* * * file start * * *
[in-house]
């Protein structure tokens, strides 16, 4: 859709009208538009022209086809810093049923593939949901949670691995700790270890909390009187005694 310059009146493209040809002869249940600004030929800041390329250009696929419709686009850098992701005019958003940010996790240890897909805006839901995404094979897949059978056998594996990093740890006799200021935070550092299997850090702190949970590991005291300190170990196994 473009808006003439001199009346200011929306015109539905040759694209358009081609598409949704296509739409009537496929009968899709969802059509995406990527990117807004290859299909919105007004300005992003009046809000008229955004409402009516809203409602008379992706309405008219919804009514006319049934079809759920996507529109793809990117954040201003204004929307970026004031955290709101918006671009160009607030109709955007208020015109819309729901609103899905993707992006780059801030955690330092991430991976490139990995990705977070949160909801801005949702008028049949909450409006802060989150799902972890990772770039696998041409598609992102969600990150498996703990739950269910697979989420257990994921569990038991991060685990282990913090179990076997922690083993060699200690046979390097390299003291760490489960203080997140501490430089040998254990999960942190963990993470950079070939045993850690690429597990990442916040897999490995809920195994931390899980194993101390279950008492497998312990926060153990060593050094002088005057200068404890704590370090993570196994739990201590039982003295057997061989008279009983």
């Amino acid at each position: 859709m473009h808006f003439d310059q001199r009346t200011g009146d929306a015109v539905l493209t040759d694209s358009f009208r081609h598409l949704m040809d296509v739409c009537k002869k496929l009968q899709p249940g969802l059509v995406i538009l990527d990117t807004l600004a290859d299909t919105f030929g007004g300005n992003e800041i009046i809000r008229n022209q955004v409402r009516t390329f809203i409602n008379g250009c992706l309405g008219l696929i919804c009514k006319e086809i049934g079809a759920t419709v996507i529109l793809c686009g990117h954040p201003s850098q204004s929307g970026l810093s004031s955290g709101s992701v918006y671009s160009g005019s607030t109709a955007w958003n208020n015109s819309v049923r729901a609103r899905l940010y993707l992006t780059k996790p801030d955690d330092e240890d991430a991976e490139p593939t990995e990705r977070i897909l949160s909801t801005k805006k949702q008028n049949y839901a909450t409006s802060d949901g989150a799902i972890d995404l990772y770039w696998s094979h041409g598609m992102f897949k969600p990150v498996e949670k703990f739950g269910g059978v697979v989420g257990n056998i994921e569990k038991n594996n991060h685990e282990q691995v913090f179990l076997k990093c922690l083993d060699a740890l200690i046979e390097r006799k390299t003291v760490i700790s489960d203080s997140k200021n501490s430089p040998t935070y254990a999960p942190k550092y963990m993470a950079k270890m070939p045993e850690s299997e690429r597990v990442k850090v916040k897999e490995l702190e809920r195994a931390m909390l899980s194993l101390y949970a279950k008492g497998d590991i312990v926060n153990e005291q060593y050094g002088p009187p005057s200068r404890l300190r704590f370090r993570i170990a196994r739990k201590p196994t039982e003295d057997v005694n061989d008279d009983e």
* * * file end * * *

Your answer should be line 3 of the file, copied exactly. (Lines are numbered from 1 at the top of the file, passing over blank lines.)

């Amino acid at each position: 859709m473009h808006f003439d310059q001199r009346t200011g009146d929306a015109v539905l493209t040759d694209s358009f009208r081609h598409l949704m040809d296509v739409c009537k002869k496929l009968q899709p249940g969802l059509v995406i538009l990527d990117t807004l600004a290859d299909t919105f030929g007004g300005n992003e800041i009046i809000r008229n022209q955004v409402r009516t390329f809203i409602n008379g250009c992706l309405g008219l696929i919804c009514k006319e086809i049934g079809a759920t419709v996507i529109l793809c686009g990117h954040p201003s850098q204004s929307g970026l810093s004031s955290g709101s992701v918006y671009s160009g005019s607030t109709a955007w958003n208020n015109s819309v049923r729901a609103r899905l940010y993707l992006t780059k996790p801030d955690d330092e240890d991430a991976e490139p593939t990995e990705r977070i897909l949160s909801t801005k805006k949702q008028n049949y839901a909450t409006s802060d949901g989150a799902i972890d995404l990772y770039w696998s094979h041409g598609m992102f897949k969600p990150v498996e949670k703990f739950g269910g059978v697979v989420g257990n056998i994921e569990k038991n594996n991060h685990e282990q691995v913090f179990l076997k990093c922690l083993d060699a740890l200690i046979e390097r006799k390299t003291v760490i700790s489960d203080s997140k200021n501490s430089p040998t935070y254990a999960p942190k550092y963990m993470a950079k270890m070939p045993e850690s299997e690429r597990v990442k850090v916040k897999e490995l702190e809920r195994a931390m909390l899980s194993l101390y949970a279950k008492g497998d590991i312990v926060n153990e005291q060593y050094g002088p009187p005057s200068r404890l300190r704590f370090r993570i170990a196994r739990k201590p196994t039982e003295d057997v005694n061989d008279d009983e």